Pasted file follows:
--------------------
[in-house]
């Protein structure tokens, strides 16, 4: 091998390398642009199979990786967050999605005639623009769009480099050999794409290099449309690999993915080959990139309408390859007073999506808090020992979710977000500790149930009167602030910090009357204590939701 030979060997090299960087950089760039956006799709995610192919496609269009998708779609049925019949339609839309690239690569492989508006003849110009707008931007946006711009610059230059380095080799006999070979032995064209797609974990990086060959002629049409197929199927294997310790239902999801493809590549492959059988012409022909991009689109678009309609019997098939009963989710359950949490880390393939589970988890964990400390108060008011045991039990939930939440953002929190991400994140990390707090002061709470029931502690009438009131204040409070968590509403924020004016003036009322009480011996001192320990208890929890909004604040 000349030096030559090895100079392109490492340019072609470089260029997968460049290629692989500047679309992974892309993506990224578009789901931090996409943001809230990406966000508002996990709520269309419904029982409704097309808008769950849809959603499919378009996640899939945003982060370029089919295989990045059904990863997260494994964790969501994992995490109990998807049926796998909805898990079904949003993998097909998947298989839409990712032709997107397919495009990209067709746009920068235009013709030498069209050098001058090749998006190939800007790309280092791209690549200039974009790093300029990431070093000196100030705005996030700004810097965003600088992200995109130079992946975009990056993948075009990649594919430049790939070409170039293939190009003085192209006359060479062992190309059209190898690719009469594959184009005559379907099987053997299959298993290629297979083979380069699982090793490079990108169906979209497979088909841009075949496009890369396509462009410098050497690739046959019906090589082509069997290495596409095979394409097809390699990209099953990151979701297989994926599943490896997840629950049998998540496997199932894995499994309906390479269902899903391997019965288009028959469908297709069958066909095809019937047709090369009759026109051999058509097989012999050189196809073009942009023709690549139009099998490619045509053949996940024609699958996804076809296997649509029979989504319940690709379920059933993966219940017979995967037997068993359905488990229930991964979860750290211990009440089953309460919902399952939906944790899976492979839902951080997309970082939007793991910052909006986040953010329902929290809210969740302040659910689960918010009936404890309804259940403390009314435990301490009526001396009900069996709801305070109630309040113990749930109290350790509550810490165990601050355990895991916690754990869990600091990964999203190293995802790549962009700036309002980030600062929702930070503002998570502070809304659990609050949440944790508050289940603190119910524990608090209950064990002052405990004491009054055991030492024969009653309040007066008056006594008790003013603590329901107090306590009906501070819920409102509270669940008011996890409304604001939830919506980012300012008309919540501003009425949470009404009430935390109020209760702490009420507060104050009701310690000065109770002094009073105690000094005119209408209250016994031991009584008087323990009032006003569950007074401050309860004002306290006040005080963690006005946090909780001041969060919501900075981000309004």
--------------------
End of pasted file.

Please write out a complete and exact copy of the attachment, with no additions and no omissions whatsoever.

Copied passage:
[in-house]
């Protein structure tokens, strides 16, 4: 091998390398642009199979990786967050999605005639623009769009480099050999794409290099449309690999993915080959990139309408390859007073999506808090020992979710977000500790149930009167602030910090009357204590939701 030979060997090299960087950089760039956006799709995610192919496609269009998708779609049925019949339609839309690239690569492989508006003849110009707008931007946006711009610059230059380095080799006999070979032995064209797609974990990086060959002629049409197929199927294997310790239902999801493809590549492959059988012409022909991009689109678009309609019997098939009963989710359950949490880390393939589970988890964990400390108060008011045991039990939930939440953002929190991400994140990390707090002061709470029931502690009438009131204040409070968590509403924020004016003036009322009480011996001192320990208890929890909004604040 000349030096030559090895100079392109490492340019072609470089260029997968460049290629692989500047679309992974892309993506990224578009789901931090996409943001809230990406966000508002996990709520269309419904029982409704097309808008769950849809959603499919378009996640899939945003982060370029089919295989990045059904990863997260494994964790969501994992995490109990998807049926796998909805898990079904949003993998097909998947298989839409990712032709997107397919495009990209067709746009920068235009013709030498069209050098001058090749998006190939800007790309280092791209690549200039974009790093300029990431070093000196100030705005996030700004810097965003600088992200995109130079992946975009990056993948075009990649594919430049790939070409170039293939190009003085192209006359060479062992190309059209190898690719009469594959184009005559379907099987053997299959298993290629297979083979380069699982090793490079990108169906979209497979088909841009075949496009890369396509462009410098050497690739046959019906090589082509069997290495596409095979394409097809390699990209099953990151979701297989994926599943490896997840629950049998998540496997199932894995499994309906390479269902899903391997019965288009028959469908297709069958066909095809019937047709090369009759026109051999058509097989012999050189196809073009942009023709690549139009099998490619045509053949996940024609699958996804076809296997649509029979989504319940690709379920059933993966219940017979995967037997068993359905488990229930991964979860750290211990009440089953309460919902399952939906944790899976492979839902951080997309970082939007793991910052909006986040953010329902929290809210969740302040659910689960918010009936404890309804259940403390009314435990301490009526001396009900069996709801305070109630309040113990749930109290350790509550810490165990601050355990895991916690754990869990600091990964999203190293995802790549962009700036309002980030600062929702930070503002998570502070809304659990609050949440944790508050289940603190119910524990608090209950064990002052405990004491009054055991030492024969009653309040007066008056006594008790003013603590329901107090306590009906501070819920409102509270669940008011996890409304604001939830919506980012300012008309919540501003009425949470009404009430935390109020209760702490009420507060104050009701310690000065109770002094009073105690000094005119209408209250016994031991009584008087323990009032006003569950007074401050309860004002306290006040005080963690006005946090909780001041969060919501900075981000309004």